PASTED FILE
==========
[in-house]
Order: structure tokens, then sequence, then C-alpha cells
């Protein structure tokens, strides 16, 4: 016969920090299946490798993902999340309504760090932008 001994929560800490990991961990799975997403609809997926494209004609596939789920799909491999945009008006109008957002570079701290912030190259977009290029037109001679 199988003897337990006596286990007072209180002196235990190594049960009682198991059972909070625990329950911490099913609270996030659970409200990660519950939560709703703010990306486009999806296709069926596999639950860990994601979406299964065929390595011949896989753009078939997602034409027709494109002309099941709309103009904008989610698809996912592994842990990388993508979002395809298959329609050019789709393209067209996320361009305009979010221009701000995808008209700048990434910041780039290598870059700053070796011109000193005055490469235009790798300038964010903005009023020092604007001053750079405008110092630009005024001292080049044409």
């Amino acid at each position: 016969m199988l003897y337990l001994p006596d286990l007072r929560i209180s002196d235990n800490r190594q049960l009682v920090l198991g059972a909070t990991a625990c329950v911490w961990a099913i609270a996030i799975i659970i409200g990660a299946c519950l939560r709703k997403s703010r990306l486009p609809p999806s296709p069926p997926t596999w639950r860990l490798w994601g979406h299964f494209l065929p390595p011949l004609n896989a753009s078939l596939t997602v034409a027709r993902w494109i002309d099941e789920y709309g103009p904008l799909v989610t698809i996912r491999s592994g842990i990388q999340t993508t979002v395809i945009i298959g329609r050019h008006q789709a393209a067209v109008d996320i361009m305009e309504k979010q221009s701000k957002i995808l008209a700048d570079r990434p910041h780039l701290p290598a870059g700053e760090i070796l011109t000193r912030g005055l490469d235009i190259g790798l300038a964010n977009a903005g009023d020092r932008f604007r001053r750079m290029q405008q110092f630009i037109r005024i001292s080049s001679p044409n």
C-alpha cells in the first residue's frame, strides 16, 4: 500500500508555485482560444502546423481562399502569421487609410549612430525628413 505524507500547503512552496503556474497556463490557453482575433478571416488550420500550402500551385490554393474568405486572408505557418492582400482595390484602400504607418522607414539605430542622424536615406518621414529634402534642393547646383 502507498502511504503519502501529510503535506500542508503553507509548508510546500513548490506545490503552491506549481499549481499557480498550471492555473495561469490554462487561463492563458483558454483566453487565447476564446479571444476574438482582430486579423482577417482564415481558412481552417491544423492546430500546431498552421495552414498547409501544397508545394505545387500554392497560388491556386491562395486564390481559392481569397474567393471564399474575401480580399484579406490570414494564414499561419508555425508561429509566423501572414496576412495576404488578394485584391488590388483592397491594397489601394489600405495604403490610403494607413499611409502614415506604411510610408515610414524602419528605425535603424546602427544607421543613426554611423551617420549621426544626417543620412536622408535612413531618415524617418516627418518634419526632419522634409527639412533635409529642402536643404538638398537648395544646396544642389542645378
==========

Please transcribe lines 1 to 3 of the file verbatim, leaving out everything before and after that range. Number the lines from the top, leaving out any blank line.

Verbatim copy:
[in-house]
Order: structure tokens, then sequence, then C-alpha cells
């Protein structure tokens, strides 16, 4: 016969920090299946490798993902999340309504760090932008 001994929560800490990991961990799975997403609809997926494209004609596939789920799909491999945009008006109008957002570079701290912030190259977009290029037109001679 199988003897337990006596286990007072209180002196235990190594049960009682198991059972909070625990329950911490099913609270996030659970409200990660519950939560709703703010990306486009999806296709069926596999639950860990994601979406299964065929390595011949896989753009078939997602034409027709494109002309099941709309103009904008989610698809996912592994842990990388993508979002395809298959329609050019789709393209067209996320361009305009979010221009701000995808008209700048990434910041780039290598870059700053070796011109000193005055490469235009790798300038964010903005009023020092604007001053750079405008110092630009005024001292080049044409």